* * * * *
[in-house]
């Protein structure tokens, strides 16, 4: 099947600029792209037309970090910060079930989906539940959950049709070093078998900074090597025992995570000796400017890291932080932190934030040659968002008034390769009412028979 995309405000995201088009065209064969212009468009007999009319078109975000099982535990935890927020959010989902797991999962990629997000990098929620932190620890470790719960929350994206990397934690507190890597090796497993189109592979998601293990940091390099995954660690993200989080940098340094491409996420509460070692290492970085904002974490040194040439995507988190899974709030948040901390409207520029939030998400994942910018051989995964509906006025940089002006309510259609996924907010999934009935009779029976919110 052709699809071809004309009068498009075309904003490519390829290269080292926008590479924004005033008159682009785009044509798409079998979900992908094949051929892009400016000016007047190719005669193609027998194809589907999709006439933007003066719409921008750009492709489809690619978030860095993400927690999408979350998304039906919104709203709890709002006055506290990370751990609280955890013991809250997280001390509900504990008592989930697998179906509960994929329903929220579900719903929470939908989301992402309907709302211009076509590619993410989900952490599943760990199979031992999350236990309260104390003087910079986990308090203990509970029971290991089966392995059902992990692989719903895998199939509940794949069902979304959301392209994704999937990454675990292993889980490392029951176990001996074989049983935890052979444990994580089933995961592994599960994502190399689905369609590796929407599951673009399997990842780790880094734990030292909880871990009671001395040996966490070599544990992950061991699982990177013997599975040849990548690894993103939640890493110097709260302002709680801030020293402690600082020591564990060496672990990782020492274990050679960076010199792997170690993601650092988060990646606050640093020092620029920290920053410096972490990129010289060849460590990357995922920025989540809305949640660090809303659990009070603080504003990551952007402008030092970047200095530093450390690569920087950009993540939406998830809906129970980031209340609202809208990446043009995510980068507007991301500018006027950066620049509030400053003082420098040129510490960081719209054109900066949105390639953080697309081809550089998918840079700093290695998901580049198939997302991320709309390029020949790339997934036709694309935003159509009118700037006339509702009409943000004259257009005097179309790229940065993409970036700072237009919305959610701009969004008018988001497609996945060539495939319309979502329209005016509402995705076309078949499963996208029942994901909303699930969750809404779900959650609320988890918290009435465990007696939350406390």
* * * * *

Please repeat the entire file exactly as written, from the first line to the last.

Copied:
[in-house]
């Protein structure tokens, strides 16, 4: 099947600029792209037309970090910060079930989906539940959950049709070093078998900074090597025992995570000796400017890291932080932190934030040659968002008034390769009412028979 995309405000995201088009065209064969212009468009007999009319078109975000099982535990935890927020959010989902797991999962990629997000990098929620932190620890470790719960929350994206990397934690507190890597090796497993189109592979998601293990940091390099995954660690993200989080940098340094491409996420509460070692290492970085904002974490040194040439995507988190899974709030948040901390409207520029939030998400994942910018051989995964509906006025940089002006309510259609996924907010999934009935009779029976919110 052709699809071809004309009068498009075309904003490519390829290269080292926008590479924004005033008159682009785009044509798409079998979900992908094949051929892009400016000016007047190719005669193609027998194809589907999709006439933007003066719409921008750009492709489809690619978030860095993400927690999408979350998304039906919104709203709890709002006055506290990370751990609280955890013991809250997280001390509900504990008592989930697998179906509960994929329903929220579900719903929470939908989301992402309907709302211009076509590619993410989900952490599943760990199979031992999350236990309260104390003087910079986990308090203990509970029971290991089966392995059902992990692989719903895998199939509940794949069902979304959301392209994704999937990454675990292993889980490392029951176990001996074989049983935890052979444990994580089933995961592994599960994502190399689905369609590796929407599951673009399997990842780790880094734990030292909880871990009671001395040996966490070599544990992950061991699982990177013997599975040849990548690894993103939640890493110097709260302002709680801030020293402690600082020591564990060496672990990782020492274990050679960076010199792997170690993601650092988060990646606050640093020092620029920290920053410096972490990129010289060849460590990357995922920025989540809305949640660090809303659990009070603080504003990551952007402008030092970047200095530093450390690569920087950009993540939406998830809906129970980031209340609202809208990446043009995510980068507007991301500018006027950066620049509030400053003082420098040129510490960081719209054109900066949105390639953080697309081809550089998918840079700093290695998901580049198939997302991320709309390029020949790339997934036709694309935003159509009118700037006339509702009409943000004259257009005097179309790229940065993409970036700072237009919305959610701009969004008018988001497609996945060539495939319309979502329209005016509402995705076309078949499963996208029942994901909303699930969750809404779900959650609320988890918290009435465990007696939350406390």